The Gilbert, Guerrier and Guy report says: “According to a survey in 1990…of British management’s attitudes to sexual harassment in the workplace, only 64.8% of respondents regarded sexual harassment as a serious management issue.” The report’s own findings showed that almost one in five people treats sexual harassment as a minor issue but the majority (75%) of the hospitality industry respondents treat such a situation as of ‘critical importance’.

The disparity in the opinion of the seriousness of different forms of sexual harassment goes right across the board as seen in the report’s table, with information compiled from 32 hospitality companies:

What degree of sexual harassment would you consider the following?

Attitude to sexual harassment Letters, telephone calls or materials of a sexual nature


Sexually suggestive looks or gestures


Deliberate touching, leaning over, cornering or pinching


Pressure for dates


Sexual teasing including jokes or remarks


Very serious 75.0 18.8 71.9 15.6 9.7
Serious 18.8 46.9 28.1 31.3 38.7
Fairly serious 6.3    18.8 31.3 22.6
Minor –   15.6 21.9 29.0
Total 100.0    100.0 100.0 100.0 100.0

Suggestive looks, pressure for dates and sexual teasing and jokes have the smallest number of respondents labelling it ‘very serious’. But even the smallest of interactions can prove to be very uncomfortable to a hotel worker – and even more so when that person has to deal with it on a daily basis or from the same person or group. Kate Nicholls, chief executive of ALMR, hints that some standards need to be asserted. “Businesses should ensure that team members are fully briefed”, she says, “ that any form of harassment, sexual or otherwise, is not to be tolerated whether it be by other members of staff or customers.”

On 26 November last year, an anonymous female chef told the Herald Scotland that she was physically abused by her colleagues so many times during the first week in her first job at a hotel, that her sous chef found her crying in the walk-in kitchen. When the chef, who was 17 at the time, told him what was happening, he reportedly told her “not to wear fancy underwear as they can see it through [her] clothes and [she was] asking for trouble”. While she acknowledged that the male and female staff were treated alike, she added: “When they do it to other guys it’s a dominance thing. But also it’s different when it’s a woman and the man’s your superior, 10 years older. It’s hard because you don’t feel like you can go to anyone.” It quickly became the workplace ‘banter’ where following her attempt to tell someone about it, the chef admitted that she found herself behaving “hard and filthy back” as a way of surviving and fitting in, despite not wanting to.

The Scarlet Hotel near Newquay was criticised by judge Simon Carr for “trying to protect their reputation”, after the hotel failed to report on a sexual assault…

In November, The Scarlet Hotel near Newquay was criticised by judge Simon Carr for “trying to protect their reputation”, after the hotel failed to report on a sexual assault committed by one of its staff to the authorities. A guest told police that a masseur working at the hotel brushed his hand against her exposed nipple before massaging her bare breast and reaching under her disposable pants to touch her genitals. The woman said nothing was done about it until she took it upon herself to report the crime to the police. The employee in question – 39-year-old masseur Antonio Stampone – admitted to the assault at the Truro Crown Court and was given a suspended sentence. The hotel later released an apology statement saying it was “seeking to understand how she wanted the complaint taken forward when the police became involved”. The spokesman for the hotel went on to say that the the business would “never attempt to downplay or cover up an incident such as this”.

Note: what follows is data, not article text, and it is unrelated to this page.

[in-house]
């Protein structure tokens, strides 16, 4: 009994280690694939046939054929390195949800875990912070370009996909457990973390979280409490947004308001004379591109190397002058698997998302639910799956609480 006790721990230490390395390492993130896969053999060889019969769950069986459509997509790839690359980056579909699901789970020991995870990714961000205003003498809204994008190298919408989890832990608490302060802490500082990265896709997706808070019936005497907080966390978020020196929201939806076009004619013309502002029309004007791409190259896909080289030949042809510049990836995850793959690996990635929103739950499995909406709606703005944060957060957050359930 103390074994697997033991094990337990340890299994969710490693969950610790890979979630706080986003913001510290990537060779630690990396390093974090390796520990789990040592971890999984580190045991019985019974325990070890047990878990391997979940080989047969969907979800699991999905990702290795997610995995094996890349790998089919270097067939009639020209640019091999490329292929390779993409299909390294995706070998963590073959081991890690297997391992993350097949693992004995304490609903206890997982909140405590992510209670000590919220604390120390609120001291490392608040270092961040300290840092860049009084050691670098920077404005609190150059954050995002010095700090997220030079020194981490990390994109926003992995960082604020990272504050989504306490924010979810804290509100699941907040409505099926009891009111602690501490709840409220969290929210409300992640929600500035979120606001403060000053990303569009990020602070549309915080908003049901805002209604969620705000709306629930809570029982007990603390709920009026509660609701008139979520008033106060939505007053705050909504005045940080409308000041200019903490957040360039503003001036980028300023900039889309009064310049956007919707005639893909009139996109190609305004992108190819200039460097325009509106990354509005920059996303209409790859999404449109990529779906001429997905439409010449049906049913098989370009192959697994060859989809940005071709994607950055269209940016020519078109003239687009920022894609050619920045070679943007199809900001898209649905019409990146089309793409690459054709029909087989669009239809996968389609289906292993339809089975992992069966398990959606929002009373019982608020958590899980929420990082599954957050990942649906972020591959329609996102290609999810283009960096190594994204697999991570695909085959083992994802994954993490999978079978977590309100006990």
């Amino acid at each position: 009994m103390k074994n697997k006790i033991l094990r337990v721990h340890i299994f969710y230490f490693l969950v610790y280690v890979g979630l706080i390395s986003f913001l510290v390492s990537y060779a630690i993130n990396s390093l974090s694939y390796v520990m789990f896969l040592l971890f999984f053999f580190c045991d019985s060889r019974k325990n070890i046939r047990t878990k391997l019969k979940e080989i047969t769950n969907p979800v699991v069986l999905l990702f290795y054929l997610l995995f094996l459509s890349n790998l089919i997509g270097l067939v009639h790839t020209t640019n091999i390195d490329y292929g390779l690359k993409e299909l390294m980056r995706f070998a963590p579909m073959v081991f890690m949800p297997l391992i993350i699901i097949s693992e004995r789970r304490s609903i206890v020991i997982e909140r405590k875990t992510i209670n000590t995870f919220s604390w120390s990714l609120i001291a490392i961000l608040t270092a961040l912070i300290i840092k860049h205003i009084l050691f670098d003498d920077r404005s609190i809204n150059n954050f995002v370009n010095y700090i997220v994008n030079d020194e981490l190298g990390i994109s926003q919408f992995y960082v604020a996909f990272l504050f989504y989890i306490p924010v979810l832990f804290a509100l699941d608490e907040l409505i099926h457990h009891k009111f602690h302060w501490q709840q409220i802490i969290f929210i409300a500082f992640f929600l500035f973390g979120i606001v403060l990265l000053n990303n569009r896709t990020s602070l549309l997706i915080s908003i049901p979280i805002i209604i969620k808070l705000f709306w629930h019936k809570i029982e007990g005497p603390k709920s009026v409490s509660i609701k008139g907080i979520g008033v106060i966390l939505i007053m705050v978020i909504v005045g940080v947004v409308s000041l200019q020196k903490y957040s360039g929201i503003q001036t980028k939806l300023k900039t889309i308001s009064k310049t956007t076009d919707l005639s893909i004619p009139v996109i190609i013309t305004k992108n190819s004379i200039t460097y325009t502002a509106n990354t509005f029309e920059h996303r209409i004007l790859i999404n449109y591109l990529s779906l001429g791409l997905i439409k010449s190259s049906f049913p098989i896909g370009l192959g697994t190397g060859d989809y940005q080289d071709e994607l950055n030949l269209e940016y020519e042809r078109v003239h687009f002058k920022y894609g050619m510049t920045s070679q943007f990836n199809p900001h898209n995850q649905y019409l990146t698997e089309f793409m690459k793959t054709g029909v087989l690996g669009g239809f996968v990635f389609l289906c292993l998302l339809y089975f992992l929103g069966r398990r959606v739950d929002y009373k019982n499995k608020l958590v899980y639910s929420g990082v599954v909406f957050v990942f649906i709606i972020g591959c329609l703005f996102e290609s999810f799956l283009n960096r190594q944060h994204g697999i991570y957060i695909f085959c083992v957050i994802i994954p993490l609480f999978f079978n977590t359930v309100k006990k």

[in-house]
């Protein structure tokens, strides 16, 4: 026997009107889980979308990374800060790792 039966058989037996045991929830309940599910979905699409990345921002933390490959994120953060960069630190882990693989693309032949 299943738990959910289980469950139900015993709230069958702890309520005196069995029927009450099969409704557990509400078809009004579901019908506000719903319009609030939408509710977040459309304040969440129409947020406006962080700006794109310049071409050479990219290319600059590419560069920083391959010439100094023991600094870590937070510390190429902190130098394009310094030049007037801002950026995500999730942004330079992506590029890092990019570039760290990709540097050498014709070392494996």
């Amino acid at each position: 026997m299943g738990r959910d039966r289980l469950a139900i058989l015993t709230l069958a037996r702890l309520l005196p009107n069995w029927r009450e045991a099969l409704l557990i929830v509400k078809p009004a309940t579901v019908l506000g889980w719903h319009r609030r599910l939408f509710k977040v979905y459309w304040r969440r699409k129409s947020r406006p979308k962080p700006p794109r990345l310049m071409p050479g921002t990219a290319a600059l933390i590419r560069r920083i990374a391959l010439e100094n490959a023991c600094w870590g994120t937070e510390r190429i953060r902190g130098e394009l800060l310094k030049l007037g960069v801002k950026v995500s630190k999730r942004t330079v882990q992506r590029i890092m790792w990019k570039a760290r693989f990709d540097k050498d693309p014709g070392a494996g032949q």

If there is an apparent lack of action from an establishment against allegations of sexual assaults can be as damaging as the incident itself and because of the spotlight that is being put on the issue, it is currently being prioritised by many as something that needs addressing across the whole industry. TripAdvisor recently introduced a temporary feature on its website, where hotels which have had sexual assault incidents reported would have a warning badge placed on their review pages. This was following the backlash the review site received after an American woman accused it of repeatedly removing her review where she claimed she was raped at a hotel.

TripAdvisor then made the decision to mark hotels where allegations had been made with a warning simply reading: “TripAdvisor has been made aware of recent media reports or events concerning this property which may not be reflected in reviews found on this listing. Accordingly, you may wish to perform additional research for information about this property when making your travel plans.”

Companies and the people who work for them are currently facing intense scrutiny – the spectre of scandal is not going anywhere fast, not least because the trickle of famous stars and politicians has not yet stemmed. But it makes this an opportune moment for every responsible manager and owner to ensure staff feel comfortable raising the alarm about an incident and ensure it is treated with sensitivity and seriousness. As Ducker says: “Any organisation that does not have such a policy and culture should use the current headlines as a wake up call and introduce a policy ASAP.”

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Shekina Tuahene

Shekina is a multimedia journalist who has lived in London all her life. She is an alumnus of University of Greenwich and Brunel. Shekina loves to read, travel, socialise and listen to music. If you have any story or feature ideas, feel free to drop her a line.